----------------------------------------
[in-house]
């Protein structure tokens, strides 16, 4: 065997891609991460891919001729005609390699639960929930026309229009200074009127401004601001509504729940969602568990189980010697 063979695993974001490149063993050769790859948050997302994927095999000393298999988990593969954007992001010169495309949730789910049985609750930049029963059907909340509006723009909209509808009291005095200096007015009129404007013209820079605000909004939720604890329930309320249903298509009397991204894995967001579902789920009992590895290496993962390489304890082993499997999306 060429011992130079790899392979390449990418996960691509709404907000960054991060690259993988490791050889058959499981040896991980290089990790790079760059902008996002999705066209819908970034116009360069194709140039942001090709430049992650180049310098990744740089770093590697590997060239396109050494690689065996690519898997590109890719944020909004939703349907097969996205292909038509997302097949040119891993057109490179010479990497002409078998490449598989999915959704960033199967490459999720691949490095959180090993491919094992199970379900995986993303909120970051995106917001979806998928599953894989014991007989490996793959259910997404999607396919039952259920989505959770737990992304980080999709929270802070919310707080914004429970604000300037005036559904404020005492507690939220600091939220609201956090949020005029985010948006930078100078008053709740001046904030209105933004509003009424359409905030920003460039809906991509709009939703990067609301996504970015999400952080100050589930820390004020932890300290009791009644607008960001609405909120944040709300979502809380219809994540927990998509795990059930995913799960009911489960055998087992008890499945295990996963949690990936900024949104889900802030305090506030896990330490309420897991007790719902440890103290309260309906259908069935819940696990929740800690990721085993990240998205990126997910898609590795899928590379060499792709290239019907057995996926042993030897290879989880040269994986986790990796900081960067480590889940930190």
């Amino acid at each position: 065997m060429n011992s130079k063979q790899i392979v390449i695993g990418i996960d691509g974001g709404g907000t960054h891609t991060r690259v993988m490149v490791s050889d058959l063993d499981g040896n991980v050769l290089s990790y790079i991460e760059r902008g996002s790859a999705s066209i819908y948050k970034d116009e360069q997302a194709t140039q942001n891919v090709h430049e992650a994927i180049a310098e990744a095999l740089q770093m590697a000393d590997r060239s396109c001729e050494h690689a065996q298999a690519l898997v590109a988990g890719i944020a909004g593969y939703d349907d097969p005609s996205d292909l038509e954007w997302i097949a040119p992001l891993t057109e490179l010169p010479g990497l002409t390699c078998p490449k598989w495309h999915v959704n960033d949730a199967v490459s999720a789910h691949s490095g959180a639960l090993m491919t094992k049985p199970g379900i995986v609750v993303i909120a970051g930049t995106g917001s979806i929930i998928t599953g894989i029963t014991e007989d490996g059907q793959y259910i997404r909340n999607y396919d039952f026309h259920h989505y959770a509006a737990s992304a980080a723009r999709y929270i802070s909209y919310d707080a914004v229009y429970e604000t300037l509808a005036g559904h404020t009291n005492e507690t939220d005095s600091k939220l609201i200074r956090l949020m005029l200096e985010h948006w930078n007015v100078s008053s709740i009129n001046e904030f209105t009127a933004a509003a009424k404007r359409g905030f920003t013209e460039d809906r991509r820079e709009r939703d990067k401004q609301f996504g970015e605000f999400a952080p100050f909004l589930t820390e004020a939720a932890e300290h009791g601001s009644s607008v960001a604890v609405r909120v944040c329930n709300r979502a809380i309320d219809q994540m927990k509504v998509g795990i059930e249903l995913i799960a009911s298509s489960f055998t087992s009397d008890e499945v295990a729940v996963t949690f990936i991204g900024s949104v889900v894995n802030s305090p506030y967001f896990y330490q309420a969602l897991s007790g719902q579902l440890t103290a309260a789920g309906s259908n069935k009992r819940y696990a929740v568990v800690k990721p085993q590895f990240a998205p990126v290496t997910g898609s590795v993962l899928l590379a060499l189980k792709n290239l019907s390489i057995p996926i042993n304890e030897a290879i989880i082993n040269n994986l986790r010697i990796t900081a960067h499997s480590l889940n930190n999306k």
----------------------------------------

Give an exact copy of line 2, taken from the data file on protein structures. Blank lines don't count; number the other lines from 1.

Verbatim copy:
């Protein structure tokens, strides 16, 4: 065997891609991460891919001729005609390699639960929930026309229009200074009127401004601001509504729940969602568990189980010697 063979695993974001490149063993050769790859948050997302994927095999000393298999988990593969954007992001010169495309949730789910049985609750930049029963059907909340509006723009909209509808009291005095200096007015009129404007013209820079605000909004939720604890329930309320249903298509009397991204894995967001579902789920009992590895290496993962390489304890082993499997999306 060429011992130079790899392979390449990418996960691509709404907000960054991060690259993988490791050889058959499981040896991980290089990790790079760059902008996002999705066209819908970034116009360069194709140039942001090709430049992650180049310098990744740089770093590697590997060239396109050494690689065996690519898997590109890719944020909004939703349907097969996205292909038509997302097949040119891993057109490179010479990497002409078998490449598989999915959704960033199967490459999720691949490095959180090993491919094992199970379900995986993303909120970051995106917001979806998928599953894989014991007989490996793959259910997404999607396919039952259920989505959770737990992304980080999709929270802070919310707080914004429970604000300037005036559904404020005492507690939220600091939220609201956090949020005029985010948006930078100078008053709740001046904030209105933004509003009424359409905030920003460039809906991509709009939703990067609301996504970015999400952080100050589930820390004020932890300290009791009644607008960001609405909120944040709300979502809380219809994540927990998509795990059930995913799960009911489960055998087992008890499945295990996963949690990936900024949104889900802030305090506030896990330490309420897991007790719902440890103290309260309906259908069935819940696990929740800690990721085993990240998205990126997910898609590795899928590379060499792709290239019907057995996926042993030897290879989880040269994986986790990796900081960067480590889940930190």